Juliana Bedoya is a BC-based environmental artist who has facilitated a variety of community engaged art projects bringing awareness to environmental issues through education and social practice. As part of Something Collective she developed different projects including We Are Here and Our Footprint at various community centres in Vancouver where participants grew living moss graffiti murals as part of a community mapping project.

With Through the Eye of the Needle she guided an international exploration with two schools in West Vancouver and Colombia on the social and environmental impact of fast fashion.  Along with community art projects she has worked as a curator and Gallery Manager at ArtStarts in Schools in Vancouver, and served as the Community Arts Supervisor at the Ferry Building, a municipal gallery in West Vancouver. 

She is currently living on Vancouver Island where she supports individuals and community groups to establish their own cultural significance through skill sharing, including all stages of ethically harvesting and processing raw plant materials for art-making, eco-activism and local ecological restoration. She has also worked in the non-profit and public sectors as a curator and arts administrator developing interactive exhibitions, public art installations, and arts programming that support community participation.

Laura Barron is a Vancouver-based musician, writer, facilitator and community artist, gratefully living and working on ancestral, unceded Coast Salish Territory. Her 30-year career as a flutist has brought her from the Yukon to New Zealand, including solo appearances with the Boston Symphony Orchestra and several performances at Carnegie Hall. With a doctorate from McGill, she served for 10 years on the faculties of the Universities of OR, WI & N. AZ, mentoring emerging artists, as she continues to do with ICASC’s Futures:Forward initiative, exploring songwriting, poetry and other interdisciplinary collaborations in the service of climate justice activism.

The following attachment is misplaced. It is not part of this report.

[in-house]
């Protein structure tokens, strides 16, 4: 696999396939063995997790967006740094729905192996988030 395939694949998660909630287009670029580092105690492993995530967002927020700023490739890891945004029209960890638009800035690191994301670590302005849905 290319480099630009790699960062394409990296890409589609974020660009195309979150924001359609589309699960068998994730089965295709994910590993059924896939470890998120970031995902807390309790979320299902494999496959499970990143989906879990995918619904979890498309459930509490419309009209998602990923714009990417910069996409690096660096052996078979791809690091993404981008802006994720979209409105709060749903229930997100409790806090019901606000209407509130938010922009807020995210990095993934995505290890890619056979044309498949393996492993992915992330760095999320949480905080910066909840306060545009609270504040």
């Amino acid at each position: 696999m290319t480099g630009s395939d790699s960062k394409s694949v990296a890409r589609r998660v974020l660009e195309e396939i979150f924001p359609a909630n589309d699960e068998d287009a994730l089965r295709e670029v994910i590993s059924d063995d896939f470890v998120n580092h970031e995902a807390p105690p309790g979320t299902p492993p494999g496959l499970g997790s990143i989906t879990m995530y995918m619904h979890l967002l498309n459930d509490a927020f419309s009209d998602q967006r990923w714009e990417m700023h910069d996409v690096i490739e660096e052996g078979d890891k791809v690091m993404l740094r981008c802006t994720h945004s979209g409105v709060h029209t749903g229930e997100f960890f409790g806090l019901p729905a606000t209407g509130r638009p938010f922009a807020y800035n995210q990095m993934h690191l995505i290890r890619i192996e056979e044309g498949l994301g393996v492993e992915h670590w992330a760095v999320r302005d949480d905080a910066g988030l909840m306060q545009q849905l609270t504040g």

She has always strived for relevance in her work, and harnesses her experience as a performer and teacher in her role as the Founder / Executive Director of Instruments of Change. 

This Vancouver-based non-profit leads numerous community arts initiatives that engage with incarcerated women in Canada, at-risk youth in India, educators in Zambia, and many other diverse groups. It is in this capacity that she has been able to have her greatest reach and impact, designing experiences that empower underserved and often marginalized individuals to become instruments of change in their own lives as they find their own creative voices. 

Laura is also a frequent blogger, most recently about artistic responses to the pandemic, globally, in These Adagio Days. And she brings all of her professional experiences together in her new writing project, Key Changes, a novel based on the healing power of music.

Videos: From Harm to Harmony

These videos made by the members of our community art project explore how local artists are using their art to foster positive emotions in the face of climate anxiety, and a harmonious vision for our future.